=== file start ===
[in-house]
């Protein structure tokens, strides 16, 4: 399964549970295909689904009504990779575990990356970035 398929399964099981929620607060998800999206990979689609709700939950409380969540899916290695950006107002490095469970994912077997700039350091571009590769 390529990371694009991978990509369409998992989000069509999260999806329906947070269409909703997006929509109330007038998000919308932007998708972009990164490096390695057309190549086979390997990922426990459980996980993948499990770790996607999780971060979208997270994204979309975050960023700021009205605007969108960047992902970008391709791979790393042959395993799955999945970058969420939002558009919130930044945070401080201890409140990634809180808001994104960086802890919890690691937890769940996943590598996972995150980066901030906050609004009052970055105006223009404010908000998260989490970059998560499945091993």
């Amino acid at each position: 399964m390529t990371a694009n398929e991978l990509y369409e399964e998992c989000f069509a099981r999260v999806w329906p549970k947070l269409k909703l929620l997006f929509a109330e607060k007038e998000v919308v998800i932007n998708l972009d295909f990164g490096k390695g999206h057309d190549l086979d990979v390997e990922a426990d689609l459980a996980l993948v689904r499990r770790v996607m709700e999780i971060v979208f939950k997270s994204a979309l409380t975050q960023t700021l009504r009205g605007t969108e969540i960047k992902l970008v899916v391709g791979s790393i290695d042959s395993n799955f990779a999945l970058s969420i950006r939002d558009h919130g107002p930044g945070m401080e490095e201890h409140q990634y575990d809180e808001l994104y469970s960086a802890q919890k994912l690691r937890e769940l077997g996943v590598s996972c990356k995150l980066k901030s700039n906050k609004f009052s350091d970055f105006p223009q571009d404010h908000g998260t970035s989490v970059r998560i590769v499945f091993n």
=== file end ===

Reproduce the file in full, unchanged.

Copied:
[in-house]
């Protein structure tokens, strides 16, 4: 399964549970295909689904009504990779575990990356970035 398929399964099981929620607060998800999206990979689609709700939950409380969540899916290695950006107002490095469970994912077997700039350091571009590769 390529990371694009991978990509369409998992989000069509999260999806329906947070269409909703997006929509109330007038998000919308932007998708972009990164490096390695057309190549086979390997990922426990459980996980993948499990770790996607999780971060979208997270994204979309975050960023700021009205605007969108960047992902970008391709791979790393042959395993799955999945970058969420939002558009919130930044945070401080201890409140990634809180808001994104960086802890919890690691937890769940996943590598996972995150980066901030906050609004009052970055105006223009404010908000998260989490970059998560499945091993």
């Amino acid at each position: 399964m390529t990371a694009n398929e991978l990509y369409e399964e998992c989000f069509a099981r999260v999806w329906p549970k947070l269409k909703l929620l997006f929509a109330e607060k007038e998000v919308v998800i932007n998708l972009d295909f990164g490096k390695g999206h057309d190549l086979d990979v390997e990922a426990d689609l459980a996980l993948v689904r499990r770790v996607m709700e999780i971060v979208f939950k997270s994204a979309l409380t975050q960023t700021l009504r009205g605007t969108e969540i960047k992902l970008v899916v391709g791979s790393i290695d042959s395993n799955f990779a999945l970058s969420i950006r939002d558009h919130g107002p930044g945070m401080e490095e201890h409140q990634y575990d809180e808001l994104y469970s960086a802890q919890k994912l690691r937890e769940l077997g996943v590598s996972c990356k995150l980066k901030s700039n906050k609004f009052s350091d970055f105006p223009q571009d404010h908000g998260t970035s989490v970059r998560i590769v499945f091993n």